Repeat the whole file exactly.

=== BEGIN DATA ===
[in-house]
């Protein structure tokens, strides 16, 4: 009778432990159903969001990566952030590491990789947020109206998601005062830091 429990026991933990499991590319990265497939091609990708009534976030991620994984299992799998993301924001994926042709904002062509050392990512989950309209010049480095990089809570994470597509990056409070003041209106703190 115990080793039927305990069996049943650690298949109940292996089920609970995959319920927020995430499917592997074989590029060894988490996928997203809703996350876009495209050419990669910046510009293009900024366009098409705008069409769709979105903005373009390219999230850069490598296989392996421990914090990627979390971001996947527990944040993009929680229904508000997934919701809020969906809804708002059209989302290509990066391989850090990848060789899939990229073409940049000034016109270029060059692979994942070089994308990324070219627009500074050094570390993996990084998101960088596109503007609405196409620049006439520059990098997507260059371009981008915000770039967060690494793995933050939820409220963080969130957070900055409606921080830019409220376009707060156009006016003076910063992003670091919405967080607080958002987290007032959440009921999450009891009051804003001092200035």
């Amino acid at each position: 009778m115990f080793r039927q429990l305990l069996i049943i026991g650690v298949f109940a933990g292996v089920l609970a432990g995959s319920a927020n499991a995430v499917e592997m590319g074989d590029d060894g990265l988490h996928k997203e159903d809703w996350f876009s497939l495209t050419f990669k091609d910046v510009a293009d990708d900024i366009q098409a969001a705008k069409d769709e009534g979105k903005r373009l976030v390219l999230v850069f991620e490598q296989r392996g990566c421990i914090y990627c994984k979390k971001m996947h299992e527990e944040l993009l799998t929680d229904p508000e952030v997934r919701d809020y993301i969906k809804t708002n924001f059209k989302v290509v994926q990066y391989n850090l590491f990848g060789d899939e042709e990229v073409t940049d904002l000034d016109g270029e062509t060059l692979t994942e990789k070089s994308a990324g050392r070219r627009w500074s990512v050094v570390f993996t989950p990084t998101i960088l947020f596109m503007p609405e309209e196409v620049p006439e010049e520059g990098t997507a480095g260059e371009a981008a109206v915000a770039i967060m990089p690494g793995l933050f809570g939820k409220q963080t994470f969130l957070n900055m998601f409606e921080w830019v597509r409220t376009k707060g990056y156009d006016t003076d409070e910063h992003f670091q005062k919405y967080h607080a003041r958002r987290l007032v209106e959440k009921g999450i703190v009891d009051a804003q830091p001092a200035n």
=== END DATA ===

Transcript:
[in-house]
């Protein structure tokens, strides 16, 4: 009778432990159903969001990566952030590491990789947020109206998601005062830091 429990026991933990499991590319990265497939091609990708009534976030991620994984299992799998993301924001994926042709904002062509050392990512989950309209010049480095990089809570994470597509990056409070003041209106703190 115990080793039927305990069996049943650690298949109940292996089920609970995959319920927020995430499917592997074989590029060894988490996928997203809703996350876009495209050419990669910046510009293009900024366009098409705008069409769709979105903005373009390219999230850069490598296989392996421990914090990627979390971001996947527990944040993009929680229904508000997934919701809020969906809804708002059209989302290509990066391989850090990848060789899939990229073409940049000034016109270029060059692979994942070089994308990324070219627009500074050094570390993996990084998101960088596109503007609405196409620049006439520059990098997507260059371009981008915000770039967060690494793995933050939820409220963080969130957070900055409606921080830019409220376009707060156009006016003076910063992003670091919405967080607080958002987290007032959440009921999450009891009051804003001092200035």
């Amino acid at each position: 009778m115990f080793r039927q429990l305990l069996i049943i026991g650690v298949f109940a933990g292996v089920l609970a432990g995959s319920a927020n499991a995430v499917e592997m590319g074989d590029d060894g990265l988490h996928k997203e159903d809703w996350f876009s497939l495209t050419f990669k091609d910046v510009a293009d990708d900024i366009q098409a969001a705008k069409d769709e009534g979105k903005r373009l976030v390219l999230v850069f991620e490598q296989r392996g990566c421990i914090y990627c994984k979390k971001m996947h299992e527990e944040l993009l799998t929680d229904p508000e952030v997934r919701d809020y993301i969906k809804t708002n924001f059209k989302v290509v994926q990066y391989n850090l590491f990848g060789d899939e042709e990229v073409t940049d904002l000034d016109g270029e062509t060059l692979t994942e990789k070089s994308a990324g050392r070219r627009w500074s990512v050094v570390f993996t989950p990084t998101i960088l947020f596109m503007p609405e309209e196409v620049p006439e010049e520059g990098t997507a480095g260059e371009a981008a109206v915000a770039i967060m990089p690494g793995l933050f809570g939820k409220q963080t994470f969130l957070n900055m998601f409606e921080w830019v597509r409220t376009k707060g990056y156009d006016t003076d409070e910063h992003f670091q005062k919405y967080h607080a003041r958002r987290l007032v209106e959440k009921g999450i703190v009891d009051a804003q830091p001092a200035n």